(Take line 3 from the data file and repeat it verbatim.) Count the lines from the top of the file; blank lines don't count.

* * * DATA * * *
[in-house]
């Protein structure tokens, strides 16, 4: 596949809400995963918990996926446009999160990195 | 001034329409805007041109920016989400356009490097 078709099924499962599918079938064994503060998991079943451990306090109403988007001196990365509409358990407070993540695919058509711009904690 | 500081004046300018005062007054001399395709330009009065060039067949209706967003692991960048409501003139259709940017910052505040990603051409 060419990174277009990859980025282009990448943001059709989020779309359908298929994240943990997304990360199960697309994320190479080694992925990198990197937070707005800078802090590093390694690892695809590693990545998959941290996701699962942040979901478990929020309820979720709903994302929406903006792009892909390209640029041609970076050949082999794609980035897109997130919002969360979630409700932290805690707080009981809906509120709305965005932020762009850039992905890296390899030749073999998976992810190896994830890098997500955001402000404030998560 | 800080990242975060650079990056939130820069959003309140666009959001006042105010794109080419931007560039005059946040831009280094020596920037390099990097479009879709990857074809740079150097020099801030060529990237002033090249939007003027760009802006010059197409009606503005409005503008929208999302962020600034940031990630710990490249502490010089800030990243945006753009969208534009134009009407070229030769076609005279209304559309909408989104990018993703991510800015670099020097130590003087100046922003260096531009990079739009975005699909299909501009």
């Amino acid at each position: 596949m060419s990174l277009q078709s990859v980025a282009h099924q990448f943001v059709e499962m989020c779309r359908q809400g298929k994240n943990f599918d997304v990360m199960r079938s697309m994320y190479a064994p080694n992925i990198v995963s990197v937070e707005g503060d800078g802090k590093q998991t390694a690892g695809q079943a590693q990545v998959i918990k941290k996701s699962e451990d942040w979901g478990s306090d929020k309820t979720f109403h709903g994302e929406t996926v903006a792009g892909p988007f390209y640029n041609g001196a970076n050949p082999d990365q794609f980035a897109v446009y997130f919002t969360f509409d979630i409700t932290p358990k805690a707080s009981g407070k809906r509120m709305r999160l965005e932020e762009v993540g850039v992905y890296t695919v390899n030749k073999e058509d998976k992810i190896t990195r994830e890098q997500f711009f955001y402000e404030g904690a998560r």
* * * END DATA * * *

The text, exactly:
């Amino acid at each position: 596949m060419s990174l277009q078709s990859v980025a282009h099924q990448f943001v059709e499962m989020c779309r359908q809400g298929k994240n943990f599918d997304v990360m199960r079938s697309m994320y190479a064994p080694n992925i990198v995963s990197v937070e707005g503060d800078g802090k590093q998991t390694a690892g695809q079943a590693q990545v998959i918990k941290k996701s699962e451990d942040w979901g478990s306090d929020k309820t979720f109403h709903g994302e929406t996926v903006a792009g892909p988007f390209y640029n041609g001196a970076n050949p082999d990365q794609f980035a897109v446009y997130f919002t969360f509409d979630i409700t932290p358990k805690a707080s009981g407070k809906r509120m709305r999160l965005e932020e762009v993540g850039v992905y890296t695919v390899n030749k073999e058509d998976k992810i190896t990195r994830e890098q997500f711009f955001y402000e404030g904690a998560r």